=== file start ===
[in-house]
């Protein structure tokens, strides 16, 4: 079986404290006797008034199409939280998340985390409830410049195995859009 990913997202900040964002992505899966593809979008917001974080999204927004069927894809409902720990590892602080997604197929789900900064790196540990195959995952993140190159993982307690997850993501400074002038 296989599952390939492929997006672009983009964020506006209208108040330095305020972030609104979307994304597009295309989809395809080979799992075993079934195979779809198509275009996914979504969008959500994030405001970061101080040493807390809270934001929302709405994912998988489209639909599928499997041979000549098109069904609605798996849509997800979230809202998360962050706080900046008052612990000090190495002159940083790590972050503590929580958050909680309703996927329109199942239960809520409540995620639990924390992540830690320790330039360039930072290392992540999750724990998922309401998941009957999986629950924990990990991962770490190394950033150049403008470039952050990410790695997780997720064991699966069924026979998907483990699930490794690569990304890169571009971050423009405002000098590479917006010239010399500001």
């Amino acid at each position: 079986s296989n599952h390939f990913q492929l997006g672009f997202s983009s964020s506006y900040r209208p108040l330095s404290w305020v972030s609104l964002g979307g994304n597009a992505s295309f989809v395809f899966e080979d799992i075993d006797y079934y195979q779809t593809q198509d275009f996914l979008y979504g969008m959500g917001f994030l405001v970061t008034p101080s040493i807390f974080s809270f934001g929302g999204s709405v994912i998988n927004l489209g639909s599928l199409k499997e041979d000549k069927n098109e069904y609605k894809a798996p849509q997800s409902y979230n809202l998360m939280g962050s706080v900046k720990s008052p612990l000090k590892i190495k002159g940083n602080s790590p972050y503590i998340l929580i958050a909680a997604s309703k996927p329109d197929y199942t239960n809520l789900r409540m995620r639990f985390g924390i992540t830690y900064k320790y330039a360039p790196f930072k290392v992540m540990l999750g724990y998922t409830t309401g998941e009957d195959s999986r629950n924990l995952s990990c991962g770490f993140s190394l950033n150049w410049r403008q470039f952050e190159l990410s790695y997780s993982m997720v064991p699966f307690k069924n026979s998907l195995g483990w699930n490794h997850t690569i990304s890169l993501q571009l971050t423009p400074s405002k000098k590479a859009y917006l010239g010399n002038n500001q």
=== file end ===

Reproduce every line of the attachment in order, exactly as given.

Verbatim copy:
[in-house]
């Protein structure tokens, strides 16, 4: 079986404290006797008034199409939280998340985390409830410049195995859009 990913997202900040964002992505899966593809979008917001974080999204927004069927894809409902720990590892602080997604197929789900900064790196540990195959995952993140190159993982307690997850993501400074002038 296989599952390939492929997006672009983009964020506006209208108040330095305020972030609104979307994304597009295309989809395809080979799992075993079934195979779809198509275009996914979504969008959500994030405001970061101080040493807390809270934001929302709405994912998988489209639909599928499997041979000549098109069904609605798996849509997800979230809202998360962050706080900046008052612990000090190495002159940083790590972050503590929580958050909680309703996927329109199942239960809520409540995620639990924390992540830690320790330039360039930072290392992540999750724990998922309401998941009957999986629950924990990990991962770490190394950033150049403008470039952050990410790695997780997720064991699966069924026979998907483990699930490794690569990304890169571009971050423009405002000098590479917006010239010399500001």
């Amino acid at each position: 079986s296989n599952h390939f990913q492929l997006g672009f997202s983009s964020s506006y900040r209208p108040l330095s404290w305020v972030s609104l964002g979307g994304n597009a992505s295309f989809v395809f899966e080979d799992i075993d006797y079934y195979q779809t593809q198509d275009f996914l979008y979504g969008m959500g917001f994030l405001v970061t008034p101080s040493i807390f974080s809270f934001g929302g999204s709405v994912i998988n927004l489209g639909s599928l199409k499997e041979d000549k069927n098109e069904y609605k894809a798996p849509q997800s409902y979230n809202l998360m939280g962050s706080v900046k720990s008052p612990l000090k590892i190495k002159g940083n602080s790590p972050y503590i998340l929580i958050a909680a997604s309703k996927p329109d197929y199942t239960n809520l789900r409540m995620r639990f985390g924390i992540t830690y900064k320790y330039a360039p790196f930072k290392v992540m540990l999750g724990y998922t409830t309401g998941e009957d195959s999986r629950n924990l995952s990990c991962g770490f993140s190394l950033n150049w410049r403008q470039f952050e190159l990410s790695y997780s993982m997720v064991p699966f307690k069924n026979s998907l195995g483990w699930n490794h997850t690569i990304s890169l993501q571009l971050t423009p400074s405002k000098k590479a859009y917006l010239g010399n002038n500001q």